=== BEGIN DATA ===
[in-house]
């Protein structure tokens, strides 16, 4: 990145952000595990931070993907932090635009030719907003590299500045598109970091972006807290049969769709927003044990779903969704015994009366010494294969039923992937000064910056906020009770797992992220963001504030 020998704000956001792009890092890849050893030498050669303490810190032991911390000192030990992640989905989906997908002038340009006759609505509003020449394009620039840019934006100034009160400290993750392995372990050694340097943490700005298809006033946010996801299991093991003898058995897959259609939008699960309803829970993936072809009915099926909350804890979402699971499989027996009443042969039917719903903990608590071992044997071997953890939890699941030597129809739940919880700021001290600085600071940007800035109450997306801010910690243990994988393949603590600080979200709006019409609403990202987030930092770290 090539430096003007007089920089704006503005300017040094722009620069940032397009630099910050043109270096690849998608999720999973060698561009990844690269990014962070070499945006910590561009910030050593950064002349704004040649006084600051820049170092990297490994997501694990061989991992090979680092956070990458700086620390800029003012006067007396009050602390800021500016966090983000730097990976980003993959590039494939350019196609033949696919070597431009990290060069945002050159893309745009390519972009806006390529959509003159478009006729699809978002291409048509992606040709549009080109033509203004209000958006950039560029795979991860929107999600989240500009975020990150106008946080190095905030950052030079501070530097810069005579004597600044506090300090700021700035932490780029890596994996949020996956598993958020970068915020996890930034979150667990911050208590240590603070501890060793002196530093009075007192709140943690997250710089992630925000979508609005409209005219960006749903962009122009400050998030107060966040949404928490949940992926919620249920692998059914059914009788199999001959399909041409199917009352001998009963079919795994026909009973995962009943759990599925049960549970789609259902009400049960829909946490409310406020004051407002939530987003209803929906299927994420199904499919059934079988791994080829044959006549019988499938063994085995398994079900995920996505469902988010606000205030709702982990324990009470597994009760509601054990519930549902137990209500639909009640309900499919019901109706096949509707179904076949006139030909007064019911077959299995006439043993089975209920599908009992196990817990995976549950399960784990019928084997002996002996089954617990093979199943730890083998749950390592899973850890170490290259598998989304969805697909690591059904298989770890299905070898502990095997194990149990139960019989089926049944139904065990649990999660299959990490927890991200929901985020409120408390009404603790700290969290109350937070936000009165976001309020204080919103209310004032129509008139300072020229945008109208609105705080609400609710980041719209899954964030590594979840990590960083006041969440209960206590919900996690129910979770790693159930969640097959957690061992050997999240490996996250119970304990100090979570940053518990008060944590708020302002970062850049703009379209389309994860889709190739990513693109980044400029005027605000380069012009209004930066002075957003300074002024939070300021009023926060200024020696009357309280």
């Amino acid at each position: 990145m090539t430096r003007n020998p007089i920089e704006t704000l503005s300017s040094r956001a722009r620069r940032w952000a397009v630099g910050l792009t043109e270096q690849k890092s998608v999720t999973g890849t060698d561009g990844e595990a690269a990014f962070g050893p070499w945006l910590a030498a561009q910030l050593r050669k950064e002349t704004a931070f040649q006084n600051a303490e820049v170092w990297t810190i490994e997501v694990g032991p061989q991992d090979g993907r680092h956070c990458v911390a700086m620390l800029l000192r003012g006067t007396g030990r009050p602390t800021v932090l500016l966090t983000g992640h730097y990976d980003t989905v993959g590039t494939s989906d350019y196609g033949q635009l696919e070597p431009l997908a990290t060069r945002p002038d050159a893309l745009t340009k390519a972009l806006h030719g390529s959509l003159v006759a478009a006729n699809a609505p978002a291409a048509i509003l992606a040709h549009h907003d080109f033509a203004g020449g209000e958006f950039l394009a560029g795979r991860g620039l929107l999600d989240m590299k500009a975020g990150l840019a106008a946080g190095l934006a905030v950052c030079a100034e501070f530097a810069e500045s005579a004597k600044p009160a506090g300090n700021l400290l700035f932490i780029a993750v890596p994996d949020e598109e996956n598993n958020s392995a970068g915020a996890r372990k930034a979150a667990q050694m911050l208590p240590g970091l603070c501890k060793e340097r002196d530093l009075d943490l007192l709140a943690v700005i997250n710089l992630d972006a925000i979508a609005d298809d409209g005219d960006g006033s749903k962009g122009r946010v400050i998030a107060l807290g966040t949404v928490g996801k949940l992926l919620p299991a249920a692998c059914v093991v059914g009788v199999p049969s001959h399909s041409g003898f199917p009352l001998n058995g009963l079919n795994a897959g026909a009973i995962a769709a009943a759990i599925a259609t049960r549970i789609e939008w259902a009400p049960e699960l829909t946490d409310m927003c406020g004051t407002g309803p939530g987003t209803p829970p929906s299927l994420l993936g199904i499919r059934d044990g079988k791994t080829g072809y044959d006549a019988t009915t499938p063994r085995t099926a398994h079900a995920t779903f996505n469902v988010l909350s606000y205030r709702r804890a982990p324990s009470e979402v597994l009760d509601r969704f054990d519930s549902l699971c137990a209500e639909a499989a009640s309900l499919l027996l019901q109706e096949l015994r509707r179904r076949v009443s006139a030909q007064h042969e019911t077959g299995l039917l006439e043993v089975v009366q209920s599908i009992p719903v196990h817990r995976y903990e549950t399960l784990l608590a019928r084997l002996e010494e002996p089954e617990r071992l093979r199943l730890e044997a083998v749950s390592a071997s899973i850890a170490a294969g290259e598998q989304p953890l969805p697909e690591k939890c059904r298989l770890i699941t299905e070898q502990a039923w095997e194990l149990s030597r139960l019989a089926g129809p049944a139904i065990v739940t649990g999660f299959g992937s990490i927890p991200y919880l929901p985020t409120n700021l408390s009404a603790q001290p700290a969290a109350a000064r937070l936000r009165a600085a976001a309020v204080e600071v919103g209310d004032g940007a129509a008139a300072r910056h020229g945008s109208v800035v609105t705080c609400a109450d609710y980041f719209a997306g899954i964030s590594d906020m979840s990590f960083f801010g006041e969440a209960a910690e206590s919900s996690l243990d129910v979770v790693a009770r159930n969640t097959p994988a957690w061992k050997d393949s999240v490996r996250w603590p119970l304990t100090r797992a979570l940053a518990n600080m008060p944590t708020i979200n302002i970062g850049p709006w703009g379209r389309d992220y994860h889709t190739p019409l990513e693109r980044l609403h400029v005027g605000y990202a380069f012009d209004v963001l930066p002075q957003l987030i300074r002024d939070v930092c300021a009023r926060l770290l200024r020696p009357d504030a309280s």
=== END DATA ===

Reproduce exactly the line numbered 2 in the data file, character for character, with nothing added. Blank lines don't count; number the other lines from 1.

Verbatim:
């Protein structure tokens, strides 16, 4: 990145952000595990931070993907932090635009030719907003590299500045598109970091972006807290049969769709927003044990779903969704015994009366010494294969039923992937000064910056906020009770797992992220963001504030 020998704000956001792009890092890849050893030498050669303490810190032991911390000192030990992640989905989906997908002038340009006759609505509003020449394009620039840019934006100034009160400290993750392995372990050694340097943490700005298809006033946010996801299991093991003898058995897959259609939008699960309803829970993936072809009915099926909350804890979402699971499989027996009443042969039917719903903990608590071992044997071997953890939890699941030597129809739940919880700021001290600085600071940007800035109450997306801010910690243990994988393949603590600080979200709006019409609403990202987030930092770290 090539430096003007007089920089704006503005300017040094722009620069940032397009630099910050043109270096690849998608999720999973060698561009990844690269990014962070070499945006910590561009910030050593950064002349704004040649006084600051820049170092990297490994997501694990061989991992090979680092956070990458700086620390800029003012006067007396009050602390800021500016966090983000730097990976980003993959590039494939350019196609033949696919070597431009990290060069945002050159893309745009390519972009806006390529959509003159478009006729699809978002291409048509992606040709549009080109033509203004209000958006950039560029795979991860929107999600989240500009975020990150106008946080190095905030950052030079501070530097810069005579004597600044506090300090700021700035932490780029890596994996949020996956598993958020970068915020996890930034979150667990911050208590240590603070501890060793002196530093009075007192709140943690997250710089992630925000979508609005409209005219960006749903962009122009400050998030107060966040949404928490949940992926919620249920692998059914059914009788199999001959399909041409199917009352001998009963079919795994026909009973995962009943759990599925049960549970789609259902009400049960829909946490409310406020004051407002939530987003209803929906299927994420199904499919059934079988791994080829044959006549019988499938063994085995398994079900995920996505469902988010606000205030709702982990324990009470597994009760509601054990519930549902137990209500639909009640309900499919019901109706096949509707179904076949006139030909007064019911077959299995006439043993089975209920599908009992196990817990995976549950399960784990019928084997002996002996089954617990093979199943730890083998749950390592899973850890170490290259598998989304969805697909690591059904298989770890299905070898502990095997194990149990139960019989089926049944139904065990649990999660299959990490927890991200929901985020409120408390009404603790700290969290109350937070936000009165976001309020204080919103209310004032129509008139300072020229945008109208609105705080609400609710980041719209899954964030590594979840990590960083006041969440209960206590919900996690129910979770790693159930969640097959957690061992050997999240490996996250119970304990100090979570940053518990008060944590708020302002970062850049703009379209389309994860889709190739990513693109980044400029005027605000380069012009209004930066002075957003300074002024939070300021009023926060200024020696009357309280």